Communication Access and Built Environment

Developed by Glenda Watson Hyatt with input from Lois Turner, CAYA and CDAC.

General Spaces

  • Wheelchair level counters should be low enough for a person to see the individual with whom they are communicating as well to place and use their communication board or device.
  • Space under counters so that people using mobility devices can roll under to use their communication board/device on the counter. Many surfaces do not allow for this and people end up sitting sideways.
  • For public phones areas – lowered for wheelchair access with space to place and use a communication device.
  • Service counters and reception desks that staff can easily exit to be beside a customer/patron to improve communication.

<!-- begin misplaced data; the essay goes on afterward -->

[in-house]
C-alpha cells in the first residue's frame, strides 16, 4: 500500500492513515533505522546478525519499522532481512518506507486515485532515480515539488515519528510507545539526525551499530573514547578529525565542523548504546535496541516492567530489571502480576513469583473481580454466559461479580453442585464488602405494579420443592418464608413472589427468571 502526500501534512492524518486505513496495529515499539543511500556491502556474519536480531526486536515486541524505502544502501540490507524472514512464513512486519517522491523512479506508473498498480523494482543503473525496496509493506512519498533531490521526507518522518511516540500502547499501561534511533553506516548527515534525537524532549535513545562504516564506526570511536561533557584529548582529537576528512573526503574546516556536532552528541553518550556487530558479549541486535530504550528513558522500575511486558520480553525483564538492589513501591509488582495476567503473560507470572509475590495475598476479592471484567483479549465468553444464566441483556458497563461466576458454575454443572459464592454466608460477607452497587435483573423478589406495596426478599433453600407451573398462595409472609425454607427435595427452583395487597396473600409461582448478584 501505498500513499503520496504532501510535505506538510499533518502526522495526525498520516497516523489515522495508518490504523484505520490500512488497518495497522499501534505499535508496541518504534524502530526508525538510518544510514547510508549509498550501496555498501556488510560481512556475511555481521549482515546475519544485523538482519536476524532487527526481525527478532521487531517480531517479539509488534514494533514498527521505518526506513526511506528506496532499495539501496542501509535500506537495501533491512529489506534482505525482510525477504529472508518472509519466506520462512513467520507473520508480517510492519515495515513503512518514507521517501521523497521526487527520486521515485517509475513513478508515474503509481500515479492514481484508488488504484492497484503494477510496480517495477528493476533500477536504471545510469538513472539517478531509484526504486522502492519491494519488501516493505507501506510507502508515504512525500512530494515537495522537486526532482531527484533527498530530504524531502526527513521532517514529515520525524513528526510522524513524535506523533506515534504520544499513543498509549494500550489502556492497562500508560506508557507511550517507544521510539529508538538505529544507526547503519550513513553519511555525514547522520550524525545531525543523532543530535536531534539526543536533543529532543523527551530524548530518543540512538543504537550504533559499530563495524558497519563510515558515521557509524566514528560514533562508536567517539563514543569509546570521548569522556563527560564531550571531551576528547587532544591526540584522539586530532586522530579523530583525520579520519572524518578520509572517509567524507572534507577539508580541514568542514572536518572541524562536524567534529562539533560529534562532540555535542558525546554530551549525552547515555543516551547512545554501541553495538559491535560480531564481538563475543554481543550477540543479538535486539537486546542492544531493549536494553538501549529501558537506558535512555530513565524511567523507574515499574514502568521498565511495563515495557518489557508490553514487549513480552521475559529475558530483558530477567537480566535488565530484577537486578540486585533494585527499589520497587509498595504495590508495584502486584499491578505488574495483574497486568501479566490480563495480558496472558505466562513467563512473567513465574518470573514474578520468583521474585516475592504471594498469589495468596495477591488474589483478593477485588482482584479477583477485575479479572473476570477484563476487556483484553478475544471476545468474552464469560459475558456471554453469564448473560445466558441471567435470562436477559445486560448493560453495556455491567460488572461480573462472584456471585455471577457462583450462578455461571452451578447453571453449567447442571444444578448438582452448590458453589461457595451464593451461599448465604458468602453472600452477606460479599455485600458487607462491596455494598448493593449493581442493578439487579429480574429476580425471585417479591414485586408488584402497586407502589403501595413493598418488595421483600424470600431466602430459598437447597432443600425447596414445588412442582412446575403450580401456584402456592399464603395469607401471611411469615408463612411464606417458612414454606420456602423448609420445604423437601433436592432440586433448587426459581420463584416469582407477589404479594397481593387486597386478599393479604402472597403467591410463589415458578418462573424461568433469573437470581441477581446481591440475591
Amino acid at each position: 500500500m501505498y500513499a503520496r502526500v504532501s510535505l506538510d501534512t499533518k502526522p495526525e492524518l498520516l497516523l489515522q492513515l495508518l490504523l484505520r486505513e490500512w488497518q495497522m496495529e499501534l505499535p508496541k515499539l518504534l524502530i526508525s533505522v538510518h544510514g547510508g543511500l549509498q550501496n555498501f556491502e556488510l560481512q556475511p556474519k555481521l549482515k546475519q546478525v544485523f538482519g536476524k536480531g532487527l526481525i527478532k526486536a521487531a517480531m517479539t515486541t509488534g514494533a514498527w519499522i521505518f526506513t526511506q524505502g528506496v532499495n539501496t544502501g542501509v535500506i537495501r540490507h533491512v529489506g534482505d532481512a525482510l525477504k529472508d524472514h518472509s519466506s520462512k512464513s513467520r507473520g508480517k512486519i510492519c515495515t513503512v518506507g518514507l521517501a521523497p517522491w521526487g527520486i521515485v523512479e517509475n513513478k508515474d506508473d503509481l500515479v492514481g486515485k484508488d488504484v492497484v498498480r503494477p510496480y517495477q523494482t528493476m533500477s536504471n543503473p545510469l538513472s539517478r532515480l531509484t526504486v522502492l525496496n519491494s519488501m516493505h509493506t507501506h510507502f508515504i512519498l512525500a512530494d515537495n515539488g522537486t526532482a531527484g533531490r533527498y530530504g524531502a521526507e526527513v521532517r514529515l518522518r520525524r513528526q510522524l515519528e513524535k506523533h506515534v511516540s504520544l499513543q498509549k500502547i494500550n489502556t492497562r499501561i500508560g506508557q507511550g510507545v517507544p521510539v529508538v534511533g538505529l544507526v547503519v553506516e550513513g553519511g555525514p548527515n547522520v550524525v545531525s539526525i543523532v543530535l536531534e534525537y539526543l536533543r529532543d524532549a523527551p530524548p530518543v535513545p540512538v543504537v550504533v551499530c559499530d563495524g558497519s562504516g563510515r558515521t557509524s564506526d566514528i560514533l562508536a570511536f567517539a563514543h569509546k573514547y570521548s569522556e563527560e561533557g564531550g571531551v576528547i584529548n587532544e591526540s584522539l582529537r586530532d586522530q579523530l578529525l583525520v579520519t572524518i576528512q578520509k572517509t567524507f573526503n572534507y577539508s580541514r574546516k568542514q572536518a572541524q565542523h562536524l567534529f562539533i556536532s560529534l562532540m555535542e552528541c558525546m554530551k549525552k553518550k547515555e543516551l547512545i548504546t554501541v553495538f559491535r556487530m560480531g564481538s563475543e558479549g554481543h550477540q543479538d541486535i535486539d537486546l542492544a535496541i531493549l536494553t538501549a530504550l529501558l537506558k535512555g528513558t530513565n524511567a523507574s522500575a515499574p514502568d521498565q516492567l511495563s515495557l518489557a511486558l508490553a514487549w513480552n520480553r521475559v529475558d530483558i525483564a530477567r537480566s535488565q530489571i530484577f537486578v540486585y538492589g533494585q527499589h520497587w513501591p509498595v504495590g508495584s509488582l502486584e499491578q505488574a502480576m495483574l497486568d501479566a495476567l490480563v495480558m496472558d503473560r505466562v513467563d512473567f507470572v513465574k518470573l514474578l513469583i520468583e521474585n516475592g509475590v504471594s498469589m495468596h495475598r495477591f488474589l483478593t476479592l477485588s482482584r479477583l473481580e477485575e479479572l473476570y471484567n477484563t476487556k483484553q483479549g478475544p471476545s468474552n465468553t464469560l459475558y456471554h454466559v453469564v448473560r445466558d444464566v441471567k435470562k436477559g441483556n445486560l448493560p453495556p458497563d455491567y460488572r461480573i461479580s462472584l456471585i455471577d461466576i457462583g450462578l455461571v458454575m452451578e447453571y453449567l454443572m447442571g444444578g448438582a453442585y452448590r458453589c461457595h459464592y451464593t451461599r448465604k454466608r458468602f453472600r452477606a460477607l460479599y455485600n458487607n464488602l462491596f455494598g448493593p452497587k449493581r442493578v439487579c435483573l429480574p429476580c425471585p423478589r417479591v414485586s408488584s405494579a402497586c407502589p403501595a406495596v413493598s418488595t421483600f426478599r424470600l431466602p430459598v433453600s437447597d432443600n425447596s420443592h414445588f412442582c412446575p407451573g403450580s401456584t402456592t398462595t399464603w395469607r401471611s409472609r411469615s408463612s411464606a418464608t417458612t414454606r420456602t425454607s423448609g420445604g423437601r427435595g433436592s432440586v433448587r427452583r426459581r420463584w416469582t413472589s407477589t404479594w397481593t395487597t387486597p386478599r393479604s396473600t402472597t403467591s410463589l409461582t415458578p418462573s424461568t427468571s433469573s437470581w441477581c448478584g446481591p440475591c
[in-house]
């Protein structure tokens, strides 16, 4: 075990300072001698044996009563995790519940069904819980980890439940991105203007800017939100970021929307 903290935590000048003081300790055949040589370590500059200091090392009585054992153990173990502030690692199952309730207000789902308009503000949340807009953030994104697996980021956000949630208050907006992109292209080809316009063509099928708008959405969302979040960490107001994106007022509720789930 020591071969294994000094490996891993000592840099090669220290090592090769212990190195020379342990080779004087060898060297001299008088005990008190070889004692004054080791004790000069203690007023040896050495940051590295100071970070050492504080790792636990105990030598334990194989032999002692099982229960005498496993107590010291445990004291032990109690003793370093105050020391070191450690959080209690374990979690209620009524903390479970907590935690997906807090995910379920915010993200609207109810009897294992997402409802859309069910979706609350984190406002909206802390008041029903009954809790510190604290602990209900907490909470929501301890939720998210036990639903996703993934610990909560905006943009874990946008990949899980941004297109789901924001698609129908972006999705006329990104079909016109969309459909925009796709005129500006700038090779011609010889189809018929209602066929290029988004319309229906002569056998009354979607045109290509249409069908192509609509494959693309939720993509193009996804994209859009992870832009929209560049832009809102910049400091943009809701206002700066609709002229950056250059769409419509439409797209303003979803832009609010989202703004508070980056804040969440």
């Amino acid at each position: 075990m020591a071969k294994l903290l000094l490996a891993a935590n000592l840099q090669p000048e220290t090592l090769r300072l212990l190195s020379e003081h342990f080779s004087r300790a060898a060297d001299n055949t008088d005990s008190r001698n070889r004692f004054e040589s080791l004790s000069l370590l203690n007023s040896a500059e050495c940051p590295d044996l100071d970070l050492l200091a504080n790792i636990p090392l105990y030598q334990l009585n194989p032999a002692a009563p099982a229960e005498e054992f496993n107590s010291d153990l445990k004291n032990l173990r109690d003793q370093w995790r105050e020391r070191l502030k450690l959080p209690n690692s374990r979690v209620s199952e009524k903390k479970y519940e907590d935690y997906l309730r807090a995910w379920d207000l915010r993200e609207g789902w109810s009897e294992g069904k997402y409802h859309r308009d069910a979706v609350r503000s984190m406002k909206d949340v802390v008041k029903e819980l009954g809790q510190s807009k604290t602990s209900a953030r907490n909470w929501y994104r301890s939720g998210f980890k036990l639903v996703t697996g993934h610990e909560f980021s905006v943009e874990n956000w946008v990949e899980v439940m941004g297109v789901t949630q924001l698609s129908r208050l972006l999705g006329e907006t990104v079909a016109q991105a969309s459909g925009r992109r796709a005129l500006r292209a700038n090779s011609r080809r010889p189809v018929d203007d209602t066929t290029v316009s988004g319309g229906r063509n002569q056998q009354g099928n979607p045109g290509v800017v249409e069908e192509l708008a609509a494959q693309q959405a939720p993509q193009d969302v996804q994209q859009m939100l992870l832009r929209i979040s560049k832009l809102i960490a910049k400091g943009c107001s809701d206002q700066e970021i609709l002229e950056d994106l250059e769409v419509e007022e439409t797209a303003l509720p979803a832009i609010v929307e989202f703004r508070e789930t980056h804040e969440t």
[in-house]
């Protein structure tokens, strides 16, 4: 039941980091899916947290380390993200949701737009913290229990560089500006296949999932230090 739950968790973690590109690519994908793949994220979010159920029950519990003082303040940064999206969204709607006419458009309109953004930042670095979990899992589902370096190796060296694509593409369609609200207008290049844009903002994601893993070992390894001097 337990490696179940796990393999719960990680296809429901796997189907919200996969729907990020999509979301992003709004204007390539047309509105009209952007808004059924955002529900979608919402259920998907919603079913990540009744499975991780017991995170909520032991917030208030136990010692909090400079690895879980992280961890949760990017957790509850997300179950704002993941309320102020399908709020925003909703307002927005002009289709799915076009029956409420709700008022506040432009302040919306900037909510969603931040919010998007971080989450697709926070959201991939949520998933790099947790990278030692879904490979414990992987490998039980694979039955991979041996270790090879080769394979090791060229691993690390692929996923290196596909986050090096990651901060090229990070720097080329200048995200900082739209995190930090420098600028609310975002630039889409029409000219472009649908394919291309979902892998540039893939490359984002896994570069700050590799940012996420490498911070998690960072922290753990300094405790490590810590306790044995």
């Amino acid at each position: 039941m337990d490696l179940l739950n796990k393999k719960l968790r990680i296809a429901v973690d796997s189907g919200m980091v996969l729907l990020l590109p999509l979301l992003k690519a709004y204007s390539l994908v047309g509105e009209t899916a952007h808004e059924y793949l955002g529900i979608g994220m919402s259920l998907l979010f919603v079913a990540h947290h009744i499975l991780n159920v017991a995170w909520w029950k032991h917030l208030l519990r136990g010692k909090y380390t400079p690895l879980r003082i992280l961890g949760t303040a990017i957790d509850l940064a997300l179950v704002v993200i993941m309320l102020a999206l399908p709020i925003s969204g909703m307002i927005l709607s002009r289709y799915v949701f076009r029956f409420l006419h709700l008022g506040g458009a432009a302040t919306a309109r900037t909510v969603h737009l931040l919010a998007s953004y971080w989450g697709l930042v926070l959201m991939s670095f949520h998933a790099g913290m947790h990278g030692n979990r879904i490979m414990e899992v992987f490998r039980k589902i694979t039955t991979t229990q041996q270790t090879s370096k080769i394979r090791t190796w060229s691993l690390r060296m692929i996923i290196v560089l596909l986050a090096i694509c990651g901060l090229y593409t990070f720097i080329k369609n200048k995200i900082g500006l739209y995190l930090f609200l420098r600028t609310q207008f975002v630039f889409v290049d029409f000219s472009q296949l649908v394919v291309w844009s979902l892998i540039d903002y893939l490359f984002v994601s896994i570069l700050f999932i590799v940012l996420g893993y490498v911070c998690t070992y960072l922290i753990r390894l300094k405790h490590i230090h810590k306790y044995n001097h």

• A quiet yet public place (i.e., a well-lit alcove) to minimize background noises and distractions to focus on communication.
  • Signage at appropriate level with easily recognized graphics for people with reduced literacy.
  • Good lighting without glare to see a screen. (For example, when a new city hall first opened, outdoor patio umbrellas were needed at the interior information booth because staff couldn’t see the computer screens. The booth was eventually relocated. Glare can also render communication devices unusable.


  • Consider independent alternatives for people who are unable to use the wheelchair level buttons without having to rely on another person to operate the elevator.

Safety and Evacuations

  • Consider ways to access  safety information for an individual during emergencies and building evacuations.